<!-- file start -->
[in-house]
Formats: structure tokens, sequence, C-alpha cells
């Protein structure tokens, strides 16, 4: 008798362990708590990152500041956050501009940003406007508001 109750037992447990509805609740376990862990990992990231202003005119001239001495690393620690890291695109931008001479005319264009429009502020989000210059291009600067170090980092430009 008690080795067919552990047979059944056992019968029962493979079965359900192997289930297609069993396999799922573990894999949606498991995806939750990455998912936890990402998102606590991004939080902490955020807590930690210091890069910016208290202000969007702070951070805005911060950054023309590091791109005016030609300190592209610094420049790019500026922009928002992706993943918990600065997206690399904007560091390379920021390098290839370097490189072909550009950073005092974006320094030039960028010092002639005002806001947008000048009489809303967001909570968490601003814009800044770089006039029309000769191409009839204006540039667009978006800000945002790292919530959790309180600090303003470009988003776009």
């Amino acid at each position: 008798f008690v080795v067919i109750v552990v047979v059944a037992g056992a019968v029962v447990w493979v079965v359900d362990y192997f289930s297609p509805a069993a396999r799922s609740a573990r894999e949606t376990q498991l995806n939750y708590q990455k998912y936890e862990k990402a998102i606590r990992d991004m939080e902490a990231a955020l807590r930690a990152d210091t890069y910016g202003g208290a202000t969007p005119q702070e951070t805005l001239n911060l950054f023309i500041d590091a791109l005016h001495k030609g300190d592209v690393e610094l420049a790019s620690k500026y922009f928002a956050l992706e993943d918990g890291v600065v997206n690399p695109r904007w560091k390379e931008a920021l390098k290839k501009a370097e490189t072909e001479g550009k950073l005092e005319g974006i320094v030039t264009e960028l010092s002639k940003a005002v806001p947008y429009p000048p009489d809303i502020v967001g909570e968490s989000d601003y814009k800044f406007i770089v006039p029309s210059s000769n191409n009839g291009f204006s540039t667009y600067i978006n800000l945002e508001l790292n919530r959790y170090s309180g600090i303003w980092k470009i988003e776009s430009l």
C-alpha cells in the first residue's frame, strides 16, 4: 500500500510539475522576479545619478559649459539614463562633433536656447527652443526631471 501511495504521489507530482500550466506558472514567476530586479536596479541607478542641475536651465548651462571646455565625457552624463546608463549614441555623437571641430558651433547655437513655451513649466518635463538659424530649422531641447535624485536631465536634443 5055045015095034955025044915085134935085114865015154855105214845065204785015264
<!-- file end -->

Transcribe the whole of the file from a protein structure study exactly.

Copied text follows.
[in-house]
Formats: structure tokens, sequence, C-alpha cells
């Protein structure tokens, strides 16, 4: 008798362990708590990152500041956050501009940003406007508001 109750037992447990509805609740376990862990990992990231202003005119001239001495690393620690890291695109931008001479005319264009429009502020989000210059291009600067170090980092430009 008690080795067919552990047979059944056992019968029962493979079965359900192997289930297609069993396999799922573990894999949606498991995806939750990455998912936890990402998102606590991004939080902490955020807590930690210091890069910016208290202000969007702070951070805005911060950054023309590091791109005016030609300190592209610094420049790019500026922009928002992706993943918990600065997206690399904007560091390379920021390098290839370097490189072909550009950073005092974006320094030039960028010092002639005002806001947008000048009489809303967001909570968490601003814009800044770089006039029309000769191409009839204006540039667009978006800000945002790292919530959790309180600090303003470009988003776009």
């Amino acid at each position: 008798f008690v080795v067919i109750v552990v047979v059944a037992g056992a019968v029962v447990w493979v079965v359900d362990y192997f289930s297609p509805a069993a396999r799922s609740a573990r894999e949606t376990q498991l995806n939750y708590q990455k998912y936890e862990k990402a998102i606590r990992d991004m939080e902490a990231a955020l807590r930690a990152d210091t890069y910016g202003g208290a202000t969007p005119q702070e951070t805005l001239n911060l950054f023309i500041d590091a791109l005016h001495k030609g300190d592209v690393e610094l420049a790019s620690k500026y922009f928002a956050l992706e993943d918990g890291v600065v997206n690399p695109r904007w560091k390379e931008a920021l390098k290839k501009a370097e490189t072909e001479g550009k950073l005092e005319g974006i320094v030039t264009e960028l010092s002639k940003a005002v806001p947008y429009p000048p009489d809303i502020v967001g909570e968490s989000d601003y814009k800044f406007i770089v006039p029309s210059s000769n191409n009839g291009f204006s540039t667009y600067i978006n800000l945002e508001l790292n919530r959790y170090s309180g600090i303003w980092k470009i988003e776009s430009l």
C-alpha cells in the first residue's frame, strides 16, 4: 500500500510539475522576479545619478559649459539614463562633433536656447527652443526631471 501511495504521489507530482500550466506558472514567476530586479536596479541607478542641475536651465548651462571646455565625457552624463546608463549614441555623437571641430558651433547655437513655451513649466518635463538659424530649422531641447535624485536631465536634443 5055045015095034955025044915085134935085114865015154855105214845065204785015264